Boris Johnson's nurses pledge shows £350 million for NHS won't exist
PUBLISHED: 14:29 29 November 2019 | UPDATED: 14:29 29 November 2019
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Readers note the prime minister no longer talks about spending £350 million on the NHS, despite Brexit not happening yet.
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Boris Johnson is going to postpone the cut in corporation tax to release £6 billion for the NHS and other 'priorities'. But wait.
Was the NHS not supposed to be being funded by the "£350 million a week" the UK would save after Brexit - so proudly displayed on his bus? Or has he finally got around to admitting that claim was balderdash, piffle and cacas tauri (bullsh*t) as Boris might say?
Johnson has modelled his strategy on Donald Trump's: he has no intention of giving an honest answer which makes any sense but his supporters love him for it.
Trump shows that the easy way to win elections are preposterous promises about phantom policemen and nurses in imaginary hospitals. But is it wise for Tory MPs to trust a liar? Will they also get cheated with the rest of us?
C. N. Westerman, Brynna
Here is what Johnson originally wrote in his infamous 2018 Telegraph article comparing burqa-wearing Muslim women to letter boxes: "It is absolutely ridiculous that people should choose to go around looking like letter boxes."
In other words, he said that those women ought to be laughed at, ie disrespected for their choice. Johnson now claims "what I was really doing was mounting a strong liberal defence of the right of women in this country to wear what they choose". He was actually doing the very opposite and causing huge offence to women everywhere.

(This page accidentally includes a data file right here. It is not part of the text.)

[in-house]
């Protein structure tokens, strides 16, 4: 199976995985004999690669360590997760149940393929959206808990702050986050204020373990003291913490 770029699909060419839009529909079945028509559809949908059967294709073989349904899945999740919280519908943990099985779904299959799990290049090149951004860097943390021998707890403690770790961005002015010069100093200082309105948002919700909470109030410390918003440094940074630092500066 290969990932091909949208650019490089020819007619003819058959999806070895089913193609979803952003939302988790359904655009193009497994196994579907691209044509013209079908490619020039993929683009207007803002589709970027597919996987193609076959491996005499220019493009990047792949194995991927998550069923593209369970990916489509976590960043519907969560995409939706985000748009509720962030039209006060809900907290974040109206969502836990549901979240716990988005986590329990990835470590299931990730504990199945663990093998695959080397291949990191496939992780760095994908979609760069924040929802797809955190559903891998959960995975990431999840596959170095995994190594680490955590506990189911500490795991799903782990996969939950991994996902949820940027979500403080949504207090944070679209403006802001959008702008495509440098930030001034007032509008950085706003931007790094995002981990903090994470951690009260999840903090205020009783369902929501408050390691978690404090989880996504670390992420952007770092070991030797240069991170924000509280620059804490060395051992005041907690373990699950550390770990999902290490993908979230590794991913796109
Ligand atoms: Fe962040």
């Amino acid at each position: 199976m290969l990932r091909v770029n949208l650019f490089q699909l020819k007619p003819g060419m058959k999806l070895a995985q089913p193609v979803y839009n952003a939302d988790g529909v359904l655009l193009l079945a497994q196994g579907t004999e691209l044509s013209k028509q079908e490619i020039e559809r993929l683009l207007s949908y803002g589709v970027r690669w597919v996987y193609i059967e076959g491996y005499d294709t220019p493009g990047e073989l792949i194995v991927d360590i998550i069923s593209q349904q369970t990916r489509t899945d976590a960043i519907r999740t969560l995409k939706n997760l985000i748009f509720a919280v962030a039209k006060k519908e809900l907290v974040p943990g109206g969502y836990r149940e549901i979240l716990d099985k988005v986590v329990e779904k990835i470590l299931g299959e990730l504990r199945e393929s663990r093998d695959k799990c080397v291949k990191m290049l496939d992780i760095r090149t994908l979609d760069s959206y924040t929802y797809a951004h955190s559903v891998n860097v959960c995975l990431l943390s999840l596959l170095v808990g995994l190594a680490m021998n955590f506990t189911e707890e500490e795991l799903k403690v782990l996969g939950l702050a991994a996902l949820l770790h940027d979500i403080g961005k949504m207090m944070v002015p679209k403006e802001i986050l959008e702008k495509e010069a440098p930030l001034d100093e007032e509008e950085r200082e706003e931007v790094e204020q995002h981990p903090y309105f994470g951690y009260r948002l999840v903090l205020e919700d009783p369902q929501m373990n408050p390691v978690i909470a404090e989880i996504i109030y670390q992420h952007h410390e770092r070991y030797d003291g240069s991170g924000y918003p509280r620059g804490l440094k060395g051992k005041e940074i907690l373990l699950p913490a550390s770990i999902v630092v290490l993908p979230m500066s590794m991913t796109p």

Labour are currently fighting what is being called 'the Brexit election' by trying their best not to mention Brexit.
The only possible benefit of the inevitable large Tory majority which will soon follow is that the party will have to confront their hopeless contortions on the issue over the past three-and-a-half years.
Two things could happen: A new leader closer to the centre of the party (Keir Starmer, say) could firmly establish Labour as the leading party of campaigning for what will then be a return to EU membership.
More likely, since the McCluskeyites will remain in control of the NEC, is that Labour will conclude that to regain working class votes they need to support Brexit.
If this happens, those of us who believe Brexit to be the defining issue of our age will at least know where we stand and can get in our Lib Dem membership forms.
Alice Tyler, Birmingham
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